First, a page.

Collections of the Institute of Archaeology
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From the very beginning of its existence, in 1897, collecting objects for research and didactic purposes has been one of the principle activities of the Faculty of Classical Archaeology. The collection includes authentic relics which come from ancient Mediterranean cultures as well as a sizeable collection of plaster casts of important works of ancient art (now housed in the Collegium Maius building). Currently it has more than 800 exhibits. The core of the archaeological collection consists of so-called small fine-arts objects and objects of material culture such as ceramic vessels, lamps, terracotta figures, bronze figures and items of everyday use. The majority of the objects derive from ancient culture (Greece, Italy, Cyprus, Asia Minor, South Africa, and the Black Sea coast) dating from the Bronze Age to late antiquity. The most important part of the collection consists of ceramic vessels from Ancient Greece, although the Cypriot pottery and Egyptian artefacts (including a sarcophagus with a mummy, shabti figures, and fragments of Coptic textiles) are equally interesting. A separate group of objects, akin to souvenirs and curiosities, include a stone from the wall of Servius Tullius in Rome or pieces of lava from Vesuvius. A selection of the relics are on display in the Museum of the Jagiellonian University, while the rest of the collection is of a didactic nature. Since 1971, the seat of the Institute of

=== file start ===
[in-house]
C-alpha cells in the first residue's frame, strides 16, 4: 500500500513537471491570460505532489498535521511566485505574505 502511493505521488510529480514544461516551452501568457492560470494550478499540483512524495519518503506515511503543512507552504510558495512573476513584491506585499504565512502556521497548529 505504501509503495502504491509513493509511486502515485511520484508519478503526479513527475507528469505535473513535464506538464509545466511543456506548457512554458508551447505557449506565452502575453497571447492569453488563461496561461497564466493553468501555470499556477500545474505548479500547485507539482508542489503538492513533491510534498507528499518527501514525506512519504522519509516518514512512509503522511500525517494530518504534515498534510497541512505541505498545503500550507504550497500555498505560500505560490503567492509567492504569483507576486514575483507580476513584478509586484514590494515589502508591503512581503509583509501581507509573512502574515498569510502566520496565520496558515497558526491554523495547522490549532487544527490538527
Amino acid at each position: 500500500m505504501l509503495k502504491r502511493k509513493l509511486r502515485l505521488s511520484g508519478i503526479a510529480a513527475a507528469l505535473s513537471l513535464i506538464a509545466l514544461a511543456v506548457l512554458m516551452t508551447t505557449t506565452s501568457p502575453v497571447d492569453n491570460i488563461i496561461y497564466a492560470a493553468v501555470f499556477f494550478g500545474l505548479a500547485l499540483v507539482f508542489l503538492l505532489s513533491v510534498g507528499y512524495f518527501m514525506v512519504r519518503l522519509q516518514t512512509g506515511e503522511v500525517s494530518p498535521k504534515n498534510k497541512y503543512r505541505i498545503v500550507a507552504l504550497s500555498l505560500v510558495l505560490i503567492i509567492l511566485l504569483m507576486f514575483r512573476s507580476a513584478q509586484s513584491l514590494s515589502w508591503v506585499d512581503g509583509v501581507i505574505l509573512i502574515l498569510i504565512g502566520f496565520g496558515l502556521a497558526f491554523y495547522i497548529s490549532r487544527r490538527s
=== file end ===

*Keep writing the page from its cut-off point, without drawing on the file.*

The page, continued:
Archaeology of the Jagiellonian University has been located in the Collegium Minus building which is one of the oldest university buildings in Kraków, situated in the so-called university quarter.